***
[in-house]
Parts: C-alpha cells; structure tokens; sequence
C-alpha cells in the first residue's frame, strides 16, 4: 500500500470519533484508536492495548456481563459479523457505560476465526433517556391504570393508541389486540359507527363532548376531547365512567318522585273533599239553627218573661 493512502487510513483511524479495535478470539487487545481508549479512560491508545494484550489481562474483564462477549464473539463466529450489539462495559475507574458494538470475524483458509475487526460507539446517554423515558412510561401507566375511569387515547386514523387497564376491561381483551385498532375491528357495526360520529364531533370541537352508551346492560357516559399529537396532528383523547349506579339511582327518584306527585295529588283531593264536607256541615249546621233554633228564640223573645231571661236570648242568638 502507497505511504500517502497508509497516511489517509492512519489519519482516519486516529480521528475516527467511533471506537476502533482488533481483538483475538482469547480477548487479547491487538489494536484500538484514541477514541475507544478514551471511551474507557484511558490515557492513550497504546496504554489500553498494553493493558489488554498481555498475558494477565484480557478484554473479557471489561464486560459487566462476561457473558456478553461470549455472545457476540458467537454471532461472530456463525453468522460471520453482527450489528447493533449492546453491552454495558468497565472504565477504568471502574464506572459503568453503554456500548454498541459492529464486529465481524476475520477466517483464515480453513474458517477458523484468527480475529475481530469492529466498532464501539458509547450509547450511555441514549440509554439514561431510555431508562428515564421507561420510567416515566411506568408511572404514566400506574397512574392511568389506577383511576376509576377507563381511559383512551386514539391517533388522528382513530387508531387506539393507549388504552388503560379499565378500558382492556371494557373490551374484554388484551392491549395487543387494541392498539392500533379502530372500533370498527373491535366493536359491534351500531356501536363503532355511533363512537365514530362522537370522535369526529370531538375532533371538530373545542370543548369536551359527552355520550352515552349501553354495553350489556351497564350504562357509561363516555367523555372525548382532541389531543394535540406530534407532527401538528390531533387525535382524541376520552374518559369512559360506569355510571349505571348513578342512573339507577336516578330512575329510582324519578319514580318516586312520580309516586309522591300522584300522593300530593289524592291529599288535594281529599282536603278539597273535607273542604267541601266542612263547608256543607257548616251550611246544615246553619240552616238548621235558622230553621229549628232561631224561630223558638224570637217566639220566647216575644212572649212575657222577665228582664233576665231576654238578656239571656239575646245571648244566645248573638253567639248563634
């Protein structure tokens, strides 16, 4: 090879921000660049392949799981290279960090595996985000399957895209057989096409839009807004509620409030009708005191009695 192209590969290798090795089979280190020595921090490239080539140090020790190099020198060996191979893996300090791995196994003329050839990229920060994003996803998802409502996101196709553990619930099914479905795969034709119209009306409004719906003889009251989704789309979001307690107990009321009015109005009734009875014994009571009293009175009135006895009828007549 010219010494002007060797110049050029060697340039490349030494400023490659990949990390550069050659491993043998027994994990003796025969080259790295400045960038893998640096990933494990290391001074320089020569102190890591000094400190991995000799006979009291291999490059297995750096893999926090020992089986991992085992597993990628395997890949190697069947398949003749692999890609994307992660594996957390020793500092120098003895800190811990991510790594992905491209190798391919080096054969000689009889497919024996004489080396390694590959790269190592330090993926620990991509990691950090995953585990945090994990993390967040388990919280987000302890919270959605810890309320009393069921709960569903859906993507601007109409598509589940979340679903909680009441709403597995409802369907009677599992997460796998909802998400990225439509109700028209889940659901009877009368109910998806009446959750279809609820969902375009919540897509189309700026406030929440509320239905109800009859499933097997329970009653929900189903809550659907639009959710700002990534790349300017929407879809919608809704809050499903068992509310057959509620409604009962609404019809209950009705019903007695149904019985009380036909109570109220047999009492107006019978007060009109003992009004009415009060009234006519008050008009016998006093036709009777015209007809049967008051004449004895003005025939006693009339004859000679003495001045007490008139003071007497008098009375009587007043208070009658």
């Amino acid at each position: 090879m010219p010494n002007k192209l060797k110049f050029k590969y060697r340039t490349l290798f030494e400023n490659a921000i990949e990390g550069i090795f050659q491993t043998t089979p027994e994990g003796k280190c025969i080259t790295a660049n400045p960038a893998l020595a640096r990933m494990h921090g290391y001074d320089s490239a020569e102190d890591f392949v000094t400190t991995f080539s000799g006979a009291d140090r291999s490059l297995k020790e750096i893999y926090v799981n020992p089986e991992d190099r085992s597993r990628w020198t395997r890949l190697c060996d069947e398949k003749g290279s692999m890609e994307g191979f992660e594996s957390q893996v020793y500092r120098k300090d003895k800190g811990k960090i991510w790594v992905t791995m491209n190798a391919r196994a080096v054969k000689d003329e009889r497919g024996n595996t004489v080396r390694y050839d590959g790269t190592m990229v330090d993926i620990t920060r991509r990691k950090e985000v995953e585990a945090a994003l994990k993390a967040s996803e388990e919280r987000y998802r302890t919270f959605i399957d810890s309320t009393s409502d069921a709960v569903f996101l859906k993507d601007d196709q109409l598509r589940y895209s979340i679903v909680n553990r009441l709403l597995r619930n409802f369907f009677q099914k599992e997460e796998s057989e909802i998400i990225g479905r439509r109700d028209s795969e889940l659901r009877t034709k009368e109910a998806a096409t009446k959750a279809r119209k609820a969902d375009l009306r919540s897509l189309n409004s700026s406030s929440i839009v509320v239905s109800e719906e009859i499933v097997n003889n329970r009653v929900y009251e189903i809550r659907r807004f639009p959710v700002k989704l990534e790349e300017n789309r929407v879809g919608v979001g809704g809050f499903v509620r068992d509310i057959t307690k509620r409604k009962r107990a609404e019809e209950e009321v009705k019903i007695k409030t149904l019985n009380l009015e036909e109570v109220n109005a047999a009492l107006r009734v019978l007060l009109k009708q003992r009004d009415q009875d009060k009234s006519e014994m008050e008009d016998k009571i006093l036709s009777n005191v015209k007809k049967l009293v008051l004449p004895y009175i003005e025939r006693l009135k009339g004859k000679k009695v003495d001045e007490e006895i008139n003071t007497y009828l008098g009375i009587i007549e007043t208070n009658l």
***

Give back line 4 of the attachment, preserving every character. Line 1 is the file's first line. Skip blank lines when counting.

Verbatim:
């Protein structure tokens, strides 16, 4: 090879921000660049392949799981290279960090595996985000399957895209057989096409839009807004509620409030009708005191009695 192209590969290798090795089979280190020595921090490239080539140090020790190099020198060996191979893996300090791995196994003329050839990229920060994003996803998802409502996101196709553990619930099914479905795969034709119209009306409004719906003889009251989704789309979001307690107990009321009015109005009734009875014994009571009293009175009135006895009828007549 010219010494002007060797110049050029060697340039490349030494400023490659990949990390550069050659491993043998027994994990003796025969080259790295400045960038893998640096990933494990290391001074320089020569102190890591000094400190991995000799006979009291291999490059297995750096893999926090020992089986991992085992597993990628395997890949190697069947398949003749692999890609994307992660594996957390020793500092120098003895800190811990991510790594992905491209190798391919080096054969000689009889497919024996004489080396390694590959790269190592330090993926620990991509990691950090995953585990945090994990993390967040388990919280987000302890919270959605810890309320009393069921709960569903859906993507601007109409598509589940979340679903909680009441709403597995409802369907009677599992997460796998909802998400990225439509109700028209889940659901009877009368109910998806009446959750279809609820969902375009919540897509189309700026406030929440509320239905109800009859499933097997329970009653929900189903809550659907639009959710700002990534790349300017929407879809919608809704809050499903068992509310057959509620409604009962609404019809209950009705019903007695149904019985009380036909109570109220047999009492107006019978007060009109003992009004009415009060009234006519008050008009016998006093036709009777015209007809049967008051004449004895003005025939006693009339004859000679003495001045007490008139003071007497008098009375009587007043208070009658």